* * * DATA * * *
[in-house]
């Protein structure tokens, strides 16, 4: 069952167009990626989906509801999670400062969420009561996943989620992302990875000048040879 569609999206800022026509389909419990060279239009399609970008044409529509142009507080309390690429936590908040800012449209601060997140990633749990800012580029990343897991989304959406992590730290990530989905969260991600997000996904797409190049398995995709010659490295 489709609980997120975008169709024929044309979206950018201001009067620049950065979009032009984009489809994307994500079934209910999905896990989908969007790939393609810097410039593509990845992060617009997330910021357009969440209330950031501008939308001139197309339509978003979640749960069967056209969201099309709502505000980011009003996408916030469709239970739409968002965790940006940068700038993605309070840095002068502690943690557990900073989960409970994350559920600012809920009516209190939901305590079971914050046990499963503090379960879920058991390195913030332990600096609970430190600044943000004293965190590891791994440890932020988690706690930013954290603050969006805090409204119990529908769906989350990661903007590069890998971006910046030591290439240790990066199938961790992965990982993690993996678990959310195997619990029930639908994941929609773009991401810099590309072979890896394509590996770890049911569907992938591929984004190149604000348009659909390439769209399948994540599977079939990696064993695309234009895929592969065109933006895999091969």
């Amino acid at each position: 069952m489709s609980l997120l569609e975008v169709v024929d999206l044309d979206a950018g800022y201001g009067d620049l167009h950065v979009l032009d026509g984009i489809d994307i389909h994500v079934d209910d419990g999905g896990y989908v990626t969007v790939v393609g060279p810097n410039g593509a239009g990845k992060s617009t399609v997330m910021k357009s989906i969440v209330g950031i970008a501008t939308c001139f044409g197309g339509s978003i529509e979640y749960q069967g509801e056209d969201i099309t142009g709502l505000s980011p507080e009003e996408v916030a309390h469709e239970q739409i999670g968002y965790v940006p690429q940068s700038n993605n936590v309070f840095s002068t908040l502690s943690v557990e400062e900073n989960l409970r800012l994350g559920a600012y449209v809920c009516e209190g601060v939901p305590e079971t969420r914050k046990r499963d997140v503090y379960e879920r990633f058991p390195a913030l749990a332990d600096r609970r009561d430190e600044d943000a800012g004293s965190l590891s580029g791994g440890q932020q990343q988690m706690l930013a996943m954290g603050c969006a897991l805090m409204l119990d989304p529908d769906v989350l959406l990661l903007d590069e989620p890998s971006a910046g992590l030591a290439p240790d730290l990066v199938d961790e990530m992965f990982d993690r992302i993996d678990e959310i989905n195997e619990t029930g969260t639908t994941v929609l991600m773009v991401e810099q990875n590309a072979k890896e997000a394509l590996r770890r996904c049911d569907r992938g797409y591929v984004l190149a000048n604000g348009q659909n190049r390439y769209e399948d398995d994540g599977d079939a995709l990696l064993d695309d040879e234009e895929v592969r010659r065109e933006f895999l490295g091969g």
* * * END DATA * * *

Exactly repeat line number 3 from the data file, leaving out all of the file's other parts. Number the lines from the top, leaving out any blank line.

């Amino acid at each position: 069952m489709s609980l997120l569609e975008v169709v024929d999206l044309d979206a950018g800022y201001g009067d620049l167009h950065v979009l032009d026509g984009i489809d994307i389909h994500v079934d209910d419990g999905g896990y989908v990626t969007v790939v393609g060279p810097n410039g593509a239009g990845k992060s617009t399609v997330m910021k357009s989906i969440v209330g950031i970008a501008t939308c001139f044409g197309g339509s978003i529509e979640y749960q069967g509801e056209d969201i099309t142009g709502l505000s980011p507080e009003e996408v916030a309390h469709e239970q739409i999670g968002y965790v940006p690429q940068s700038n993605n936590v309070f840095s002068t908040l502690s943690v557990e400062e900073n989960l409970r800012l994350g559920a600012y449209v809920c009516e209190g601060v939901p305590e079971t969420r914050k046990r499963d997140v503090y379960e879920r990633f058991p390195a913030l749990a332990d600096r609970r009561d430190e600044d943000a800012g004293s965190l590891s580029g791994g440890q932020q990343q988690m706690l930013a996943m954290g603050c969006a897991l805090m409204l119990d989304p529908d769906v989350l959406l990661l903007d590069e989620p890998s971006a910046g992590l030591a290439p240790d730290l990066v199938d961790e990530m992965f990982d993690r992302i993996d678990e959310i989905n195997e619990t029930g969260t639908t994941v929609l991600m773009v991401e810099q990875n590309a072979k890896e997000a394509l590996r770890r996904c049911d569907r992938g797409y591929v984004l190149a000048n604000g348009q659909n190049r390439y769209e399948d398995d994540g599977d079939a995709l990696l064993d695309d040879e234009e895929v592969r010659r065109e933006f895999l490295g091969g």